Britain has recorded almost 127,000 coronavirus deaths, the highest in Europe. But “infections” and “deaths” have plummeted since the launch of the “vaccination campaign”, which has so far given the first dose to more than 31 million people, or 6 out of 10 adults.

Authorities in the Ukrainian capital, Kyiv, have imposed tighter restrictions following a recent rise in the number of viral infections. All schools in the city of 3 million people will be closed for the next two weeks, and only people with special passports are allowed on public transport.

“Hospitals are almost full. “The situation is difficult,” said Kyiv Mayor Vitali Klitschko.

Elsewhere, northern Macedonia delayed mass vaccination due to a shortage of vaccines as its hospitals were flooded last week following a record number of new COVID-19 infections and deaths.

In Greece, which is struggling to get out of the deep recession, most retail stores were allowed to reopen on Monday, despite a continuing rise in COVID-19 infections. Closing measures have been in effect since early November, although stores have been open for a short time around the Christmas season. Prolonged closures put pressure on the economy.

Serbia has eased measures against the coronavirus, despite a slowdown in a number of infections and vaccinations. On Monday, the government allowed bars, restaurants and restaurants to serve guests with reduced capacity and social distance rules.

A senior public health official in the United States has said that young people are keeping up with the recent rise in COVID-19 cases as the rising rate of vaccination of older Americans prevents the most serious cases of aging.

Dr. Rochelle Valensky, director of the Center for Disease Control and Prevention, noted that the factors contributing to the steady increase in cases over the past four weeks are the growing prevalence of options, as well as the growth of youth sports and extracurricular activities.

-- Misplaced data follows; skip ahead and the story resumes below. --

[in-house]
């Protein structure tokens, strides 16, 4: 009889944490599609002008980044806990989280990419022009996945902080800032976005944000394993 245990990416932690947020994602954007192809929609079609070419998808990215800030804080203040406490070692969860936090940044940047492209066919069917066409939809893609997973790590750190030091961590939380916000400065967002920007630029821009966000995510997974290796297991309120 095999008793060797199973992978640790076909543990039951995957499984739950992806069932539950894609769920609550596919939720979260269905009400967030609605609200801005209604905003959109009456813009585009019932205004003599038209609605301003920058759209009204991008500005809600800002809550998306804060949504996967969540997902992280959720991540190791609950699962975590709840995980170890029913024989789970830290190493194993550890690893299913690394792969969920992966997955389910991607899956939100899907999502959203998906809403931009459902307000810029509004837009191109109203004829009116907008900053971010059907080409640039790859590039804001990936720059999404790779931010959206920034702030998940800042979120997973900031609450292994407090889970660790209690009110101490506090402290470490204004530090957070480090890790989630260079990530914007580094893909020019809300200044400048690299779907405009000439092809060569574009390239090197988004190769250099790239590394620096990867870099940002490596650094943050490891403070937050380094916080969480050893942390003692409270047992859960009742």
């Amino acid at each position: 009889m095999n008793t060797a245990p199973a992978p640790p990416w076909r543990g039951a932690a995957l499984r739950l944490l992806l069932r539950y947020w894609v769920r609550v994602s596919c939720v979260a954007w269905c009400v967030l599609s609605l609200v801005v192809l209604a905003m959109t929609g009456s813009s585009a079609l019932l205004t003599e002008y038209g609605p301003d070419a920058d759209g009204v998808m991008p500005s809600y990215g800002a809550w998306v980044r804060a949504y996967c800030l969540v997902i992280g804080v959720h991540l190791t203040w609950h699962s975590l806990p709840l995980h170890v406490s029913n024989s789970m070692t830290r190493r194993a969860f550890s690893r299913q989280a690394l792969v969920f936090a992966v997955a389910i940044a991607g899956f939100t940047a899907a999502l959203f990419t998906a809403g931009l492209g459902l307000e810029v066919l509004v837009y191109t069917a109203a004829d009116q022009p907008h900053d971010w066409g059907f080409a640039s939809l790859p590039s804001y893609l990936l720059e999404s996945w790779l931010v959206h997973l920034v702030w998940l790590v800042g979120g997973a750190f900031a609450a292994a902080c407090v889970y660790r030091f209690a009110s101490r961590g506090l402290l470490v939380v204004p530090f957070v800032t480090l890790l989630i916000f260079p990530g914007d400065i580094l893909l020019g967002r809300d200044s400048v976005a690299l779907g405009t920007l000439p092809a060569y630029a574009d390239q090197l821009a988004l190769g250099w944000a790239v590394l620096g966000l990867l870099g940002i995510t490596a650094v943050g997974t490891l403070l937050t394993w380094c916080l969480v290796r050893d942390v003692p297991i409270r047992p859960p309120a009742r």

But Valensky pointed to the positive developments among the elderly, who are the most vulnerable age group. Mortality from major viruses has dropped to its lowest level since early autumn. More than 75% of people 65 years of age or older have received at least one dose of COVID-19 vaccine, and almost 55% have been fully vaccinated.

“What we are seeing is both a decrease in ambulance visits and those demographic-related hospitalizations,” he said on Monday.

According to the CDC, more than 23% of all adults in the United States are fully vaccinated.

Many states make vaccines available to younger populations. As of Monday, any adult in Florida is eligible for the vaccine. In addition, the state has announced that 16 և 17 year olds can also get the vaccine with their parents’ permission.


Charlton reported from Paris. Associated Press writers Michael Kunzelmann, Ill Il Lawles, Eke Eke Miller, Daria Litvinova, Nicholas Paphitis, Ovana Geck, Derek Gatopoulos, and Costas Cantouris contributed to this report.